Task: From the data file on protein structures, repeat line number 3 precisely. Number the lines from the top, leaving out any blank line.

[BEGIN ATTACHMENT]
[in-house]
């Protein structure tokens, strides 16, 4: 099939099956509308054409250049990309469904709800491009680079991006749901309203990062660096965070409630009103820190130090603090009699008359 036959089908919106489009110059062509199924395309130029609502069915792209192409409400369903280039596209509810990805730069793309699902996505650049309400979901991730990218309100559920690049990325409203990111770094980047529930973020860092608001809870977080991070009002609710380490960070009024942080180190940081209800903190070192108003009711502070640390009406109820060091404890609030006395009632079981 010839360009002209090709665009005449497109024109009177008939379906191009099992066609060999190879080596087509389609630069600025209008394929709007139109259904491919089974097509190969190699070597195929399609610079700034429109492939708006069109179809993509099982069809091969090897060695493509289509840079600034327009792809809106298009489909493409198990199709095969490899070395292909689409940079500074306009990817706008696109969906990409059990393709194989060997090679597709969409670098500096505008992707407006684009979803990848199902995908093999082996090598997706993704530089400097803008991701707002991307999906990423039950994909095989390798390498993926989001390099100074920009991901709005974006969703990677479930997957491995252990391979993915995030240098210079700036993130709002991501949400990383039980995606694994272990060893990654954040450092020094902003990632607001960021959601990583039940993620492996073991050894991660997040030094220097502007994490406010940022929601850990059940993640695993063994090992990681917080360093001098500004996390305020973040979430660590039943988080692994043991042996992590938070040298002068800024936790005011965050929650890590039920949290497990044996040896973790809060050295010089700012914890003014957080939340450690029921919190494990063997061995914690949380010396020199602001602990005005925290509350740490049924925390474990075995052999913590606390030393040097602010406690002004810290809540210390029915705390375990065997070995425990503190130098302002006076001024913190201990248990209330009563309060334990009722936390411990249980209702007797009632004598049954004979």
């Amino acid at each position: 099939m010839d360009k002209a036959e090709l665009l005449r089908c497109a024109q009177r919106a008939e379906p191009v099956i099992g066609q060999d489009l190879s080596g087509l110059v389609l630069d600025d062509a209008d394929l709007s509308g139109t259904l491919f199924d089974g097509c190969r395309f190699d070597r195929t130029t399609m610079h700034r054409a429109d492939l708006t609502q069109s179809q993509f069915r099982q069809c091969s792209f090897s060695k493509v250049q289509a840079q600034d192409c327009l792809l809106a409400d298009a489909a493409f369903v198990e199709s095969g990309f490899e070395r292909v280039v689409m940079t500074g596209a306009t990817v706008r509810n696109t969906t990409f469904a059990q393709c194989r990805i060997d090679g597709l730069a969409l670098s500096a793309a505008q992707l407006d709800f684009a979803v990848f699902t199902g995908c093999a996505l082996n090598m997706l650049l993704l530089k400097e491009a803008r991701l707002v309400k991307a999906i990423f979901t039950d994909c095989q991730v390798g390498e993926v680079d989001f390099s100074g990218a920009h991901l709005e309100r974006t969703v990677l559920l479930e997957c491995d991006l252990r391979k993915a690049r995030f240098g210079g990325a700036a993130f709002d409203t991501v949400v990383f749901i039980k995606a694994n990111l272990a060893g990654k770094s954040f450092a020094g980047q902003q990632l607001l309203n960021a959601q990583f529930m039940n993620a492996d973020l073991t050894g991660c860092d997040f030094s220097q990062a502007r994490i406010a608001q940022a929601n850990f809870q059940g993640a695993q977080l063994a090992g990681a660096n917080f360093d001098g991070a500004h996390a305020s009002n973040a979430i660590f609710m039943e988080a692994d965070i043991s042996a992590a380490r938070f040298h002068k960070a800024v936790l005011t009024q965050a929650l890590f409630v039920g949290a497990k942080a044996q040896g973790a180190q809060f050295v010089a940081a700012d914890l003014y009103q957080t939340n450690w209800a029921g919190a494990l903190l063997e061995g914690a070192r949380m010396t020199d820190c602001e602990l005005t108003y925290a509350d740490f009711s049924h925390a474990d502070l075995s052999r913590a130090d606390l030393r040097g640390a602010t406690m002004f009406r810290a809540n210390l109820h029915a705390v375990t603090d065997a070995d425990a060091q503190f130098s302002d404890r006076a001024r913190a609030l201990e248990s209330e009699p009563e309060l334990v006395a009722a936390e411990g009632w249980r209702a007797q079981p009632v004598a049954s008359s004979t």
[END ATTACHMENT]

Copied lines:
């Amino acid at each position: 099939m010839d360009k002209a036959e090709l665009l005449r089908c497109a024109q009177r919106a008939e379906p191009v099956i099992g066609q060999d489009l190879s080596g087509l110059v389609l630069d600025d062509a209008d394929l709007s509308g139109t259904l491919f199924d089974g097509c190969r395309f190699d070597r195929t130029t399609m610079h700034r054409a429109d492939l708006t609502q069109s179809q993509f069915r099982q069809c091969s792209f090897s060695k493509v250049q289509a840079q600034d192409c327009l792809l809106a409400d298009a489909a493409f369903v198990e199709s095969g990309f490899e070395r292909v280039v689409m940079t500074g596209a306009t990817v706008r509810n696109t969906t990409f469904a059990q393709c194989r990805i060997d090679g597709l730069a969409l670098s500096a793309a505008q992707l407006d709800f684009a979803v990848f699902t199902g995908c093999a996505l082996n090598m997706l650049l993704l530089k400097e491009a803008r991701l707002v309400k991307a999906i990423f979901t039950d994909c095989q991730v390798g390498e993926v680079d989001f390099s100074g990218a920009h991901l709005e309100r974006t969703v990677l559920l479930e997957c491995d991006l252990r391979k993915a690049r995030f240098g210079g990325a700036a993130f709002d409203t991501v949400v990383f749901i039980k995606a694994n990111l272990a060893g990654k770094s954040f450092a020094g980047q902003q990632l607001l309203n960021a959601q990583f529930m039940n993620a492996d973020l073991t050894g991660c860092d997040f030094s220097q990062a502007r994490i406010a608001q940022a929601n850990f809870q059940g993640a695993q977080l063994a090992g990681a660096n917080f360093d001098g991070a500004h996390a305020s009002n973040a979430i660590f609710m039943e988080a692994d965070i043991s042996a992590a380490r938070f040298h002068k960070a800024v936790l005011t009024q965050a929650l890590f409630v039920g949290a497990k942080a044996q040896g973790a180190q809060f050295v010089a940081a700012d914890l003014y009103q957080t939340n450690w209800a029921g919190a494990l903190l063997e061995g914690a070192r949380m010396t020199d820190c602001e602990l005005t108003y925290a509350d740490f009711s049924h925390a474990d502070l075995s052999r913590a130090d606390l030393r040097g640390a602010t406690m002004f009406r810290a809540n210390l109820h029915a705390v375990t603090d065997a070995d425990a060091q503190f130098s302002d404890r006076a001024r913190a609030l201990e248990s209330e009699p009563e309060l334990v006395a009722a936390e411990g009632w249980r209702a007797q079981p009632v004598a049954s008359s004979t």